European Athletics and the European Olympic Committees (EOC) have signed an agreement to introduce an athletics programme for the 2019 European Games that is designed to attract a new, youthful audience.
In December 2016, European Athletics confirmed that it would be part of the second edition of the multi-sport championships, which will be held in Minsk, Belarus, through the introduction of an “innovative event”. Details of this event have now been confirmed with the launch of the ‘Dynamic New Athletics’ programme.
The new mixed gender team-based format will be used for the first time at Minsk 2019, with the intention being that the action on offer will be short, compact and unpredictable. The new format will include 10 events, with a focus on the key concepts of athletics – running, jumping and throwing.
The events have been chosen based on research carried out by European Athletics to establish the most popular disciplines amongst fans, and will take place one by one over a two-hour period. Six track events have been chosen in the form of 100m for men and women, 100m hurdles for women and 110m hurdles for men and a mixed 400m relay consisting of teams made up of two men and two women.
The final track event, a mixed-distance pursuit relay entitled ‘The Hunt’, will also decide the overall winner with points accumulated through the previous nine events determining starting positions.
There will be three field events in the form of women’s long jump, men’s javelin and women’s high jump. These events will play out in a head-to-head, knock-out format. Finally, one combined event entitled the ‘mini’athlon’ will see one man and one woman competing across running, jumping and throwing competitions.
The scoring system will have points ranging from 12 for first place to two for sixth. Organisers said the new concept will include an increased use of technology to encourage the interaction of fans in the stadium and those watching at home. There will be up to 30 mixed gender teams, made up of approximately 23 male and female athletes competing in a knock-out format over five days. Teams will have two chances to qualify from the initial six-team quarter-final round, before the semi-final and final rounds, which will also consist of six teams.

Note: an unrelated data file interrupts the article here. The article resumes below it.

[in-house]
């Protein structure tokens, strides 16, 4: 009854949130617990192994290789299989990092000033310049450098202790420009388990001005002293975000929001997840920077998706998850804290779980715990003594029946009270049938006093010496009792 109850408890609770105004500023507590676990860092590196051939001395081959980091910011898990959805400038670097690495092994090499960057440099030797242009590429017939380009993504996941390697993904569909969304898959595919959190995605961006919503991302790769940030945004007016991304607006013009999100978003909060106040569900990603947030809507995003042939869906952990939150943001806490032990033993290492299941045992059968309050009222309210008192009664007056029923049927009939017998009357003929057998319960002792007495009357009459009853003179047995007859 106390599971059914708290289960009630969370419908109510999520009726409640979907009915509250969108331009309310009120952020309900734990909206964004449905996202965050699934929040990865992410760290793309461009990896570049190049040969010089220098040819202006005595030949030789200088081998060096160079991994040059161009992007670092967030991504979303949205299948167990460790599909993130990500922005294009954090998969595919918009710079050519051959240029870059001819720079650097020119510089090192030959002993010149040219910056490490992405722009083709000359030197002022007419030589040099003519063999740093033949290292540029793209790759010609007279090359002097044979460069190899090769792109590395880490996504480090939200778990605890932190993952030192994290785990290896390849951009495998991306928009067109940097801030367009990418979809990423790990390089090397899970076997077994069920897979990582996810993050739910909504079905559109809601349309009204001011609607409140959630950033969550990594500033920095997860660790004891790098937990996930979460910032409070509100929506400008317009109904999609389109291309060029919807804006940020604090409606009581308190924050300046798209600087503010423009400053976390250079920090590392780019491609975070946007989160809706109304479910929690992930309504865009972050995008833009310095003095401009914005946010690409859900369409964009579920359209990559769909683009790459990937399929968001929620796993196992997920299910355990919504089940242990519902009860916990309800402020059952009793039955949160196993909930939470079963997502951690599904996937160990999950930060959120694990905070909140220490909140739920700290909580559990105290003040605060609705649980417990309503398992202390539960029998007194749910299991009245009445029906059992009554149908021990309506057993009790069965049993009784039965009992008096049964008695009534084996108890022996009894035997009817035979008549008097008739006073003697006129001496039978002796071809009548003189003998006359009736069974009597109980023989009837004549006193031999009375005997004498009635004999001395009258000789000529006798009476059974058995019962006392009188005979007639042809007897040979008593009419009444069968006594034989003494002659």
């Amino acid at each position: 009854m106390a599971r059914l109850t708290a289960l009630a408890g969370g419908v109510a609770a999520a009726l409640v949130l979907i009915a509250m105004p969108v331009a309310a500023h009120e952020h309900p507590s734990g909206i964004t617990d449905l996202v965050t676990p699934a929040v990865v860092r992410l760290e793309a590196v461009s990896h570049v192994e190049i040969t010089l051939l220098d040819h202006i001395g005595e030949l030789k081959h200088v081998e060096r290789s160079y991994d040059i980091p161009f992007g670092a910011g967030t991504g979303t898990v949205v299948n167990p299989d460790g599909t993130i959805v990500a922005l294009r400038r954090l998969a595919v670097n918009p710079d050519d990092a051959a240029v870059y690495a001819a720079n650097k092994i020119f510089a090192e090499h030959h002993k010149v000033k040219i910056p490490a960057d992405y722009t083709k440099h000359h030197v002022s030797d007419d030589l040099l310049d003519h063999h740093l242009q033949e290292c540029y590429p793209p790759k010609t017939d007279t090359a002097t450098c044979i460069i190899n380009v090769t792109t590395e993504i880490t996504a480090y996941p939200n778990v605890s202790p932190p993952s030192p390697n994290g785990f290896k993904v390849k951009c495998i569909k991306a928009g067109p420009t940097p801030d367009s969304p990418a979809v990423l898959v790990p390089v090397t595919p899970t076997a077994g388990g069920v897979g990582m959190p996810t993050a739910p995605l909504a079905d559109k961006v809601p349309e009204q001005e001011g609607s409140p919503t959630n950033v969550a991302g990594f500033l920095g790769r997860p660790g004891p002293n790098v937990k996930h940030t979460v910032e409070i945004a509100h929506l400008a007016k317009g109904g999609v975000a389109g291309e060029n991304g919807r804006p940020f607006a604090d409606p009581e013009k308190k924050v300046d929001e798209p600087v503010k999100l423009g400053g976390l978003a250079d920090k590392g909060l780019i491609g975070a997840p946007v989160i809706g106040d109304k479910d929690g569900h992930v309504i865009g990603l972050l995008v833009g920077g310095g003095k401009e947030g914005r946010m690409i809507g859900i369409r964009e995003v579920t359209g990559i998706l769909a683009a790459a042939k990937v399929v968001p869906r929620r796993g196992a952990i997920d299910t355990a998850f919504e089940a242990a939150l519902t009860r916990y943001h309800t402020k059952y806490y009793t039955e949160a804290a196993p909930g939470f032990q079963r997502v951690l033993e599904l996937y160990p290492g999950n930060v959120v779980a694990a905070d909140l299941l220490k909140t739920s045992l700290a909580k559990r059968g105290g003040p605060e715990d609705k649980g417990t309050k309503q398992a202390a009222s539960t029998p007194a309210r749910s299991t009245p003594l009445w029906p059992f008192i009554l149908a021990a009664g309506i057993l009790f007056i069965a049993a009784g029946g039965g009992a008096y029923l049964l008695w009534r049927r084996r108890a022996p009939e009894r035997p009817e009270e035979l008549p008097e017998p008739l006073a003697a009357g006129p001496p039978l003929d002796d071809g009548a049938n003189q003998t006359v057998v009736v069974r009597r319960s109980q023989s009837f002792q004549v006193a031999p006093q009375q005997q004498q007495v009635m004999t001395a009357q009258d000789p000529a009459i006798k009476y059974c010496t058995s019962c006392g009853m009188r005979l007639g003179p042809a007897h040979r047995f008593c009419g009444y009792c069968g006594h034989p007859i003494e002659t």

EOC acting president Janez Kocijančič said: “We are delighted to confirm the official collaboration with European Athletics for the Minsk 2019 European Games, where we will see the future of athletics for the very first time. A number of elements of the new format will help take the European Games to the next level after the highly successful inaugural edition in Baku in 2015.
“The great thing about this new format is that it appeals to every level in the sport. This concept is applicable at a grassroots level and we hope that the elite European athletes taking part at the Games will inspire a new generation of athletic talent.”
Athletics is one of 15 sports set to take part at the second edition of the Games, where around 6,000 athletes from 50 countries are due to compete from June 21-30, 2019.
The inaugural European Games saw athletics play a relatively minor role through the inclusion of the European Athletics Team Championships Third League competition. Athletics’ role in the European Games had been questioned with European Athletics a key stakeholder in the new European Championships multi-sport event, which is set to debut in Berlin and Glasgow in 2018.
However, coming in 2019, a year before the Tokyo Olympics, Minsk’s European Games are in a better position to offer qualifying points for the Olympics and thereby attract a higher calibre of athlete.